3. Dean says:

    After ground-tenting for my 2015 trip and the 2015 event season I swore I'd never sleep in a tent again. RTT's are out of the question for a number of reasons (some outlined in this article). That's how I ended up with an enclosed trailer.

    The major deal-breaker against RTT's for me was the ladder. Two bad knees, a bad back, and a fat ass is not a great combo for crawling in and out of something 6' up off the ground. The other one was cost. Even some of the designer ground tents are pricey. I built my trailer for less than you can buy an RTT for. Not a bad deal.

  4. I've always used ground tents. But this has been a big discussion point in my household. We have an Airstream, so I'm not looking to add another trailer. But we've kicked the idea of a off-road trailer around and now we've been seriously considering a RTT. But I'm hearing a lot of things that almost make me wonder if I should just stick to a ground tent. Especially since I already own four, lol.

    I have two little girls, and the appeal of the RTT seems to be because it's "cool" and assumption that it's easier. But I'm starting to hear it might not be any easier. This article gave me a few things to think about.

  5. soc.diver says:

    I would add one caveat to the RTT comments for pickup owners: If you can reduce the height of the RTT even slightly (which you can't on an SUV) with a lower bed rack then the wind resistance goes down exponentially. This was my primary consideration when choosing to buy a shorter bed rack. The shorter rack also lowers your CG without giving up much cargo space. I absolutely agree about the PITA of breaking camp to move the vehicle. As a 5yr plus RTT owner, and lifetime ground tent user, ground tents are much better if you are camping in one place for several days. Adding a vestibule provides a space to change, store gear, and dogs, but also adds some setup time. My wife does love the memory foam mattress in the RTT though…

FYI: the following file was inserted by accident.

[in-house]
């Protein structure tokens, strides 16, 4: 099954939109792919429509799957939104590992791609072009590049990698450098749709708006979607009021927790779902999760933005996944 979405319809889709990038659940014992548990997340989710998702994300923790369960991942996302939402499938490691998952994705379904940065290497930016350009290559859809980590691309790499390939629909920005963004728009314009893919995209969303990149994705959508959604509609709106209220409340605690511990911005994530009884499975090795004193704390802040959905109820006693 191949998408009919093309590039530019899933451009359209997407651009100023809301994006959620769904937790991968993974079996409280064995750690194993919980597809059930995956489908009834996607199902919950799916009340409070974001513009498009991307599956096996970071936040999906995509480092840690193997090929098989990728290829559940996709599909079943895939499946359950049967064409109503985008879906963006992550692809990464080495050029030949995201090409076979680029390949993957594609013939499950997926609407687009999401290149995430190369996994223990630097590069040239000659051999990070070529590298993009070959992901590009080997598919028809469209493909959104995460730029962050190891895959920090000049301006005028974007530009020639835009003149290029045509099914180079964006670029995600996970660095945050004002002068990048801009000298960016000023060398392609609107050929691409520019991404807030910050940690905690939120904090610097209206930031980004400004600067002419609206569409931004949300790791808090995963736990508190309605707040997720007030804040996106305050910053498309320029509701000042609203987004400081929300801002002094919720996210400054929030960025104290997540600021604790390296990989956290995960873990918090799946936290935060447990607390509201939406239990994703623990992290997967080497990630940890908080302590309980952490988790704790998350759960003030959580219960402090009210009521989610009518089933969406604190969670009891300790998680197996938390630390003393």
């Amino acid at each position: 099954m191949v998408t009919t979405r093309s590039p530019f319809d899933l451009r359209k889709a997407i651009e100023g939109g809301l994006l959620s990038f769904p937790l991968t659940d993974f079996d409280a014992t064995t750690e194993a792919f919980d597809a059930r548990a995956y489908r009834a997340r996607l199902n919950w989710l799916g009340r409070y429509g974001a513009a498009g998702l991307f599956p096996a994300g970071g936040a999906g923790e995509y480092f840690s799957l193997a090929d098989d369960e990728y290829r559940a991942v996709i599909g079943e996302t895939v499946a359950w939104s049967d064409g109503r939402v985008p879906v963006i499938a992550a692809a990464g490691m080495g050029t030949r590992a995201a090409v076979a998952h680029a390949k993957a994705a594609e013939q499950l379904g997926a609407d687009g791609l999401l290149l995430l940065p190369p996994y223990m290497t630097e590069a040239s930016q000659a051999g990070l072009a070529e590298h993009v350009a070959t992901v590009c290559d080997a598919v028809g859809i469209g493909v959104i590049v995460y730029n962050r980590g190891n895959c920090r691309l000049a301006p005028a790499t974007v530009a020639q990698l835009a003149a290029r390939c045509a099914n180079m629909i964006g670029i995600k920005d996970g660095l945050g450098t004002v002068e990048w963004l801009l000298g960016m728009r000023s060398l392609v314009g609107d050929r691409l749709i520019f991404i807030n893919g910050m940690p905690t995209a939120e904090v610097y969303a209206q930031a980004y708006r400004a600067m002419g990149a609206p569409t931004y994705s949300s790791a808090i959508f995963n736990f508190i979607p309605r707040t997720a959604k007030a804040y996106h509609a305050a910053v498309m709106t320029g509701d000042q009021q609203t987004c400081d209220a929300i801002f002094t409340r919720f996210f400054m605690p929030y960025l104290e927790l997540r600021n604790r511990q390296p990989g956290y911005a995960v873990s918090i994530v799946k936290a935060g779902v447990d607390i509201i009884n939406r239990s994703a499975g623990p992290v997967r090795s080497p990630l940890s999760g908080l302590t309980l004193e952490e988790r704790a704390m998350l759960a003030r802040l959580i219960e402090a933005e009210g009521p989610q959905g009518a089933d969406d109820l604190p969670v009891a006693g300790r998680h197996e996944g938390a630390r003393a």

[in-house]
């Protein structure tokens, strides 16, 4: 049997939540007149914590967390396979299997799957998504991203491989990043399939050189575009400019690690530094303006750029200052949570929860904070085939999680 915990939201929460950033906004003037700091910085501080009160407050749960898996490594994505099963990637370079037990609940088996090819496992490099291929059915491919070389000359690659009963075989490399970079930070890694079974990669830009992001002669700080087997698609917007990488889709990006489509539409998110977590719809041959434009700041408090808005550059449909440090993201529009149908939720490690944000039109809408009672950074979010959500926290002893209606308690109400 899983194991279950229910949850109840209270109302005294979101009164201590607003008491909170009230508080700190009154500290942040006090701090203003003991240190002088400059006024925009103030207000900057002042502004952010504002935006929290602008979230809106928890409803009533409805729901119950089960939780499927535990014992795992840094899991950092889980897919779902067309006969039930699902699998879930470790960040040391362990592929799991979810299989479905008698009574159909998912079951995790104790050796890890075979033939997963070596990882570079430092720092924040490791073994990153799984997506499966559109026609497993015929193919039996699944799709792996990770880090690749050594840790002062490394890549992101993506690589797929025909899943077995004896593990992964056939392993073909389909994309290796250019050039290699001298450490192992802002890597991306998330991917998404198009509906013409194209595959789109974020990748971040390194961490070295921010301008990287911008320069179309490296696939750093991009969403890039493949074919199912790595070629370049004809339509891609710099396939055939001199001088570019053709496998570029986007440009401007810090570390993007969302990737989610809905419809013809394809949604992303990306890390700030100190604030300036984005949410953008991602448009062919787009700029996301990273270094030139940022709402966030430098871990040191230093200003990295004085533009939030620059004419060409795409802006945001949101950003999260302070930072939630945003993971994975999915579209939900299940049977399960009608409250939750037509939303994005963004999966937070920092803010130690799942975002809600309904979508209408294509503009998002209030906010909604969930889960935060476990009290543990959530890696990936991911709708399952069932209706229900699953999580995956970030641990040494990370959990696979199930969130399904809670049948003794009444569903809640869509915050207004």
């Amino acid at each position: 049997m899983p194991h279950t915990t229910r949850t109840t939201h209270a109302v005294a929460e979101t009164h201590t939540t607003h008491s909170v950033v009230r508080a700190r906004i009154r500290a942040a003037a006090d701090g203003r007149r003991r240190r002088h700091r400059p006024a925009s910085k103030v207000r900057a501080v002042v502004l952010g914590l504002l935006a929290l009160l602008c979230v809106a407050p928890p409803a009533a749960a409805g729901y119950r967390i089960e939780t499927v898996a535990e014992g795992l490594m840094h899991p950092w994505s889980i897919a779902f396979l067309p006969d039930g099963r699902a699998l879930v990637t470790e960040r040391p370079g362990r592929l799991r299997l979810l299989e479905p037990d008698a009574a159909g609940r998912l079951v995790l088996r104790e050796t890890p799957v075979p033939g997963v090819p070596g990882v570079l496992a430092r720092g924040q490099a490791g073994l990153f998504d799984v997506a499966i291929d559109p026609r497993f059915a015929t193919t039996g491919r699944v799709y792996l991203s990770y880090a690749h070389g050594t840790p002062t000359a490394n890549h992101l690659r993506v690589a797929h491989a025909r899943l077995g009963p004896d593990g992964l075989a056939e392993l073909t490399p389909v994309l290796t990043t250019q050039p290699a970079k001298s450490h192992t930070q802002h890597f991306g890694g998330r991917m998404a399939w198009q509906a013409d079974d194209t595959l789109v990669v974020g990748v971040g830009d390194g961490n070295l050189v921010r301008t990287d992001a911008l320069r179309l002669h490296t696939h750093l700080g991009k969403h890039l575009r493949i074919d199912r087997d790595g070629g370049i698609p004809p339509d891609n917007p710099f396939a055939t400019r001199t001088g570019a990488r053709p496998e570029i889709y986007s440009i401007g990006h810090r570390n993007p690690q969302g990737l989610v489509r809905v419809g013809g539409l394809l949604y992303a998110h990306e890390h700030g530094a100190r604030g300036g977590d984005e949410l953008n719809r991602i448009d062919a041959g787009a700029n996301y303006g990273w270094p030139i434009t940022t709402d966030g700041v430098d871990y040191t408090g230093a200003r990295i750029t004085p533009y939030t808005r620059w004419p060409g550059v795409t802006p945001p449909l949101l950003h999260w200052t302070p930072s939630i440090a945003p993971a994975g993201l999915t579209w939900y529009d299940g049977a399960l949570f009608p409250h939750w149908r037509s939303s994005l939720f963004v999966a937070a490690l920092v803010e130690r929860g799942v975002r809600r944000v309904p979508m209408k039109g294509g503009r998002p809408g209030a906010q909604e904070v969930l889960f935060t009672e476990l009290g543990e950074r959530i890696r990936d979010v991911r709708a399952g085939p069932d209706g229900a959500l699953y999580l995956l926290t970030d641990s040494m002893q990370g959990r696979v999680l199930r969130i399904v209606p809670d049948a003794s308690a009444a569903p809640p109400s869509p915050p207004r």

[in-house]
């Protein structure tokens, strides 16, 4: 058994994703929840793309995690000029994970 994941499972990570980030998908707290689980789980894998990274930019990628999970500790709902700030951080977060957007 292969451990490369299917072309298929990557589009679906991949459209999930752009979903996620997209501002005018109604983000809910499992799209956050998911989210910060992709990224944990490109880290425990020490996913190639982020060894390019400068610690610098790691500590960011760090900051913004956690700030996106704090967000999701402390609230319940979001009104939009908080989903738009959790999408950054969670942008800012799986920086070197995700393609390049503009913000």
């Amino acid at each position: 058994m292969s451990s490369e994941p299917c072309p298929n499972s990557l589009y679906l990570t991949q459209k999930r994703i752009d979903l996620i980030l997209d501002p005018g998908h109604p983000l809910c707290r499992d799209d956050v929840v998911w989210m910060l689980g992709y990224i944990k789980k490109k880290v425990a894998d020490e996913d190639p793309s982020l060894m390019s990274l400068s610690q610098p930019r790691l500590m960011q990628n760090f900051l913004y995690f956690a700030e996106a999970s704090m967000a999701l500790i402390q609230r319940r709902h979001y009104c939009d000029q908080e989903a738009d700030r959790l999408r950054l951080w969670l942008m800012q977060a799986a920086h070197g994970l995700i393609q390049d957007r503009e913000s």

Great article!

  6. I went from ground tents to sleeping under a truck topper to a RTT on top of my M416 to a FWC. Well, certain areas or campgrounds forbid the use of tents or soft sided campers due to bear activity like in Yellowstone and the Tetons, so in this case an RTT would be a better choice being higher off the ground. When traveling the PNW one year, it rained for 2.5 weeks straight, except in the Hoh Rainforest -go figure. What I didn't like was having to pack up the RTT wet every time I moved. Granted you'd have the same issues with a ground tent, but in a worst-case scenario you could always get a hotel room and bring your tent in your room to dry out, where as a rooftop tent is stuck up on top of your vehicle and underneath the PVC cover. This, overtime developed a little bit of mildew/mold in the tent on the fabric. Having a place off the ground was appealing to get away from critters and torrential downpours and CampSite flooding. For me I'd choose an RTT. Yes it does decrease mileage, costs more and is bigger/bulkier but I think it'd be my preferred choice over a ground tent. Nonetheless, I carry a Mountian Hardware Drifter 2 tent everywhere I go. It's in the wheel well between the truck bed and camper.

  7. Malamute says:

    Interesting piece, thanks for writing it. The RTTs sound good in many ways, but I knew right off they wouldn’t work for me with serious back and shoulder injuries and a large dog. The main advantage to me over a ground tent was getting up from snakes and scorpions. A good tent should deal with those issues.

    The small trailer idea looks practical also.

  8. I forgot to mention, carrying my dog up and down the ladder was not enjoyable.